Pauly: Blackout Rage came out of the gate hated and that's the way we will stay. We want to come back to the same sort of shock and hate that Earth Crisis, Youth of Today and Tyrant experienced when they first appeared on the scene. You either love us and support what we are doing, or you absolutely hate us and want us to never play again. The records will continue to come, the issues will continue to be addressed and we will continue to be a "seeker of truth" in a hardcore scene that is brainwashed by what you wear, who you know and how fast you will cut your neighbors throat. As for us being a Christian band, we are not entirely uniform in our faith. It makes me laugh that the new Trapped Under Ice record references the "maker of life" and Freddy Madball tells us "only G.O.D. I look up to" and brainless hardcore kids STILL have the nerve to crucify us for having faith or asking questions about beliefs. If these brainwashed fools looked a little closer and saw that bands like Madball, 108, Cro Mags, Merauder, and Trapped Under Ice all have some type of religious or spiritual questions or faith, they'd eat their words faster then they could post their "old school" playlists on twitter. Fuck all of the sheep.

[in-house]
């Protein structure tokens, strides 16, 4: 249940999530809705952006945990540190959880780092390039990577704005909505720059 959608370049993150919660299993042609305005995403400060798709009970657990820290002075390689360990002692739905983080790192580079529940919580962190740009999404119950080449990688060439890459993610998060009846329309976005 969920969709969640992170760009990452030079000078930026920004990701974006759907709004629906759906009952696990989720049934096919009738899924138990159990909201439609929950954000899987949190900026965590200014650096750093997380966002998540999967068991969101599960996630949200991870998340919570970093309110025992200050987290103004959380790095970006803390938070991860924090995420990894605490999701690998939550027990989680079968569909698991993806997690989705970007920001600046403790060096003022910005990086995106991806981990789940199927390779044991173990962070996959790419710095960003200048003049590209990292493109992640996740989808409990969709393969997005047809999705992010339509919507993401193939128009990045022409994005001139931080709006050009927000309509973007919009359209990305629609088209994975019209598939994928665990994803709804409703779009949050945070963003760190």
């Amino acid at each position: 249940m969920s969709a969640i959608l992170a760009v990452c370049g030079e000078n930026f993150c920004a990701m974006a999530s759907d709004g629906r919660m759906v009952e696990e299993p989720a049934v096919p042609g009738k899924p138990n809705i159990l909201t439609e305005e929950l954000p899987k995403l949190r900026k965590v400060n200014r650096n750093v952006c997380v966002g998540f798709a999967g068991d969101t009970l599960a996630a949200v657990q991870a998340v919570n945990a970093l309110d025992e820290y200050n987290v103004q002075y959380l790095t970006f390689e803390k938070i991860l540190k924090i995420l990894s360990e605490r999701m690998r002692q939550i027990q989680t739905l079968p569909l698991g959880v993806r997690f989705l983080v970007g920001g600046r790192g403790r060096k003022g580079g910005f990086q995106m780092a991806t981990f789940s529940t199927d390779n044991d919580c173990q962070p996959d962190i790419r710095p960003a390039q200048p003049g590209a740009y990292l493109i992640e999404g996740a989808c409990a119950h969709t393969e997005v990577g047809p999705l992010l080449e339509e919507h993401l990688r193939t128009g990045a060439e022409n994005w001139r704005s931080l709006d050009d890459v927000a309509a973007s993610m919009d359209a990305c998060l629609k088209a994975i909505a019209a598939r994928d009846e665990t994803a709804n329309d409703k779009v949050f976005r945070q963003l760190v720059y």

BLACKOUT RAGE has taken a much harder stance on straightedge than a lot of bands out there today, what is it about the world today that motivated such a response from you guys in terms of BLACKOUT RAGE message?

Whitey: Well we took a lot of inspiration from the Judge and their idea of giving people something to hate. When put in the position of feeling alienated for what we think and a hostility against us, we push back. We don't hate people that aren't Straight Edge. Our buddy Ben Shaw who helped us do writing for the 7inch on drums isn't Straight Edge. The song Straight Edge Holy War? We don't believe we should be out there killing people who aren't Edge or anything ridiculous, the war is internal. Not everyone in the band is a Christian but I will point to how the Bible says "For our struggle is not against flesh and blood, but against the rulers, against the authorities, against the powers of this dark world". It come down to, again, us not apologizing for who we are. We aren't going to be another band afraid to say we are Straight Edge and think it is a great choice. We aren't going to hide that drunk driving and substance abuse are evil things that need to obliterated to avoid offending someone.